High School Hut to Hut

Practical understanding:

Students from at least three high schools enroll in a CTE construction or STEAM, project-based course to build a “high school hut-to-hut” experience.  Over the course of one year (preferably) they design and build hut accommodations and decide on a trail system on which to place them. The huts may be tiny homes with bunks for sleeping accommodations.  Plumbing and electrical systems, if any, is based on where the shelter is placed.  The trail system will attempt to incorporate as much natural land as possible.  The routes will be determined by the participating schools.  During a weeklong “trekking event” at the end of the year, students and adult chaperones will travel from one school’s shelter to the other.  This is an epic undertaking as it is traveled only by human powered means; by foot, bike, or boat. This culminating event provides students an opportunity to participate in a “hero’s journey,” leaving their home schools and returning with new perspectives and stories to share with their peers.  

3 Guiding Principles:   

Land Literacy: 

  • gaining an understanding of the natural geographical features of our homeland

Design Literacy:

  • learning to work and design with others
  • Deciding on and adhering to a guiding “ethic” or intention for the project

Practical Skills Literacy

  • learning to build a tiny home (or some other type of movable shelter) 

Curriculum: 

In following Maslow’s Hierarchy of Needs Framework, curriculum will support students to consciously experience what humans need to survive and thrive:  food, water and shelter, safety, relationships, respect for oneself and others, and opportunities to realize one’s full potential.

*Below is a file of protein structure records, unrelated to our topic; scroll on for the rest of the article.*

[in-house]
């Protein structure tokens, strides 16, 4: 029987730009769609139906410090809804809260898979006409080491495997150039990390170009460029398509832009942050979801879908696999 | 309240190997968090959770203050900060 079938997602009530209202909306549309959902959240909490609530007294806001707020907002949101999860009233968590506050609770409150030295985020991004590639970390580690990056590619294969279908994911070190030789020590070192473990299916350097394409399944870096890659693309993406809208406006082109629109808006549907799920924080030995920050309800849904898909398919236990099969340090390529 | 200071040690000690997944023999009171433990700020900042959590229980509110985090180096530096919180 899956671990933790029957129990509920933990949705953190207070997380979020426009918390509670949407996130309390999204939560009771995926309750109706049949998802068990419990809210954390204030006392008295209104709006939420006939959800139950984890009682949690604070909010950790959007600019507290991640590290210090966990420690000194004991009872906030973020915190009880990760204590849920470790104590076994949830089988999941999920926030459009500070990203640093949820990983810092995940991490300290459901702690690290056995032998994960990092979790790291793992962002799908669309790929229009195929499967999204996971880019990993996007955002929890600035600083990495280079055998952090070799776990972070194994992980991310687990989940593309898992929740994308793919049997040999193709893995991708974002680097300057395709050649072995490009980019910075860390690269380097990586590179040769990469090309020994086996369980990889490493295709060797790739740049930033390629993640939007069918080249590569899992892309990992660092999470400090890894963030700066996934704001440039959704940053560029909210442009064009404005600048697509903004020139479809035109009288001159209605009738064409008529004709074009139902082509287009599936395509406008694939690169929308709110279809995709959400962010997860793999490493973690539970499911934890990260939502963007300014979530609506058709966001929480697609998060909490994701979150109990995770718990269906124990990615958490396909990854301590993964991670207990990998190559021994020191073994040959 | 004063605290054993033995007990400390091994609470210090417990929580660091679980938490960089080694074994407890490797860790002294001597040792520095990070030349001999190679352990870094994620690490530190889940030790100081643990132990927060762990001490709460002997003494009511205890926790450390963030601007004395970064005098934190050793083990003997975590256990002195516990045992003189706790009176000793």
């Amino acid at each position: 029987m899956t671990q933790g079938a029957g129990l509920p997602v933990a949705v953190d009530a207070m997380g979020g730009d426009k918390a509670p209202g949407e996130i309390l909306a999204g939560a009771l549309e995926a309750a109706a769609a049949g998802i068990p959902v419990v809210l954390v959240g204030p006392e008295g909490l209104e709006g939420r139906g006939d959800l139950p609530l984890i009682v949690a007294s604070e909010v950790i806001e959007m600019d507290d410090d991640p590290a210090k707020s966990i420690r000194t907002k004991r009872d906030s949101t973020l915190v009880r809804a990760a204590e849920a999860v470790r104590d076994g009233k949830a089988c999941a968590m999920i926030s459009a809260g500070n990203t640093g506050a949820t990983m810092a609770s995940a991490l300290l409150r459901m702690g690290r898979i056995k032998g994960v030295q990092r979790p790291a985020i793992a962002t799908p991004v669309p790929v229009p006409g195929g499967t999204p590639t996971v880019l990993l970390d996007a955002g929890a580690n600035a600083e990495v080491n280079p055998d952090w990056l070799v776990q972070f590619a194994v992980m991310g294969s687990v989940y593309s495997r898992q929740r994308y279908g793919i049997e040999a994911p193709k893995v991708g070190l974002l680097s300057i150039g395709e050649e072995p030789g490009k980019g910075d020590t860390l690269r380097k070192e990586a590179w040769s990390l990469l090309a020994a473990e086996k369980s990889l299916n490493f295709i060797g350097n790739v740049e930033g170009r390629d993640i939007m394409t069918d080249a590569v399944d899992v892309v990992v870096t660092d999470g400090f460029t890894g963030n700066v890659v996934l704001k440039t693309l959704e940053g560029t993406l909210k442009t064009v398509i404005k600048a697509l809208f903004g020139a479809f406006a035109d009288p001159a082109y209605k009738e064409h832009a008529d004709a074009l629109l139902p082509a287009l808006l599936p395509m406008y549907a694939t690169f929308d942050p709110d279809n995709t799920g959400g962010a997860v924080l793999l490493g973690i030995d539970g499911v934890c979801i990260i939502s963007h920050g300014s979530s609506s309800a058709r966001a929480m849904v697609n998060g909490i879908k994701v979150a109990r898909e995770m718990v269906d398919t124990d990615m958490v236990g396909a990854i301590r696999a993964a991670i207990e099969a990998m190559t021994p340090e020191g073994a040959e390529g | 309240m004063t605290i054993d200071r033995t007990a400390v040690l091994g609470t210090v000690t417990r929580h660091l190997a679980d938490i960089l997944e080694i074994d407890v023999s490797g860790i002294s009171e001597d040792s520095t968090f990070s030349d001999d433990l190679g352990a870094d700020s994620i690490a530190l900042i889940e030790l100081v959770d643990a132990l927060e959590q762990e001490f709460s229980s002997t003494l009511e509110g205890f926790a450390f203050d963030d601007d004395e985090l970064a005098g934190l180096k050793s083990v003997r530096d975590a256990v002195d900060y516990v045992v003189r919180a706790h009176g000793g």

• September & October:  “The basics:”  food, water, shelter – introduce idea, decide on routes and design tiny homes; question traditional tiny home designs, consider alternatives, acquire materials
  • November & December:  Safety:  security and stability – vet routes, delegate jobs, find expertise, build shelters
  • January & February:  Relationships: sense of belonging – build shelter, develop relationships with landowners and other support, establish an “ethic/intention” for all participants
  • March & April:  Esteem/self-compassion:  respect for yourself and others – physically train, reflect
  • May:  Self-actualization:  realizing your full potential – weeklong, “hero’s journey” trekking event

Why? To empower youth to design and build basic infrastructure (transportation systems and housing) specifically intended to connect them to themselves, the land, and each other.  It starts with building agency, a can-do spirit to create better and more sensible living conditions starting with the basics:  where and how we travel, where and how we design, build, and live in shelter, and where and how we acquire food.  These early experiments of creating high school hut to hut trail systems throughout the country may have a spillover effect on transportation, housing and food systems of the future.   

Youth reportedly have higher levels of anxiety and depression than ever before and lack the resiliency for a changing world.  They report a desire for more hands-on learning like building and spending time in nature.  This project may provide them with much of what they are craving and needing:  a sense of agency, hands-on, more fully-embodied and transformative experiences/rites of passage, opportunities to experiment and make real-world change, a sense of belonging, authenticity, deeper connections to themselves, others and the land/nature/their community, and more time to be able to engage in these ways.   

Who we are and what we’re offering?  The project is being led by Sara Poisson, passionate nature lover with an eye for connecting the dots. US Green Building Council Redwood Empire Chapter (USGBCREC) is supporting this experimental program. The USGBCREC vision and mission is to improve the quality of life by transforming the design, composition, and operation of the places where we live, learn, work, and play within the short space of a generation. As a North Bay based non-profit USGBCREC will provide guidance on building the partnerships, donations, sponsorship, and/or expertise from the building industry to help this project succeed. Many of us are architects and have affiliations with the building industry. The project is also supported by Camino de Sonoma, an organization that conducts multi-day pilgrimages across Sonoma County. We are hoping to find at least 3 interested schools/teachers willing to meet throughout this school year to build this program; much of the design of the shelters and trail system are determined by the locations of participating schools. Next school year we hope to implement it within the schools.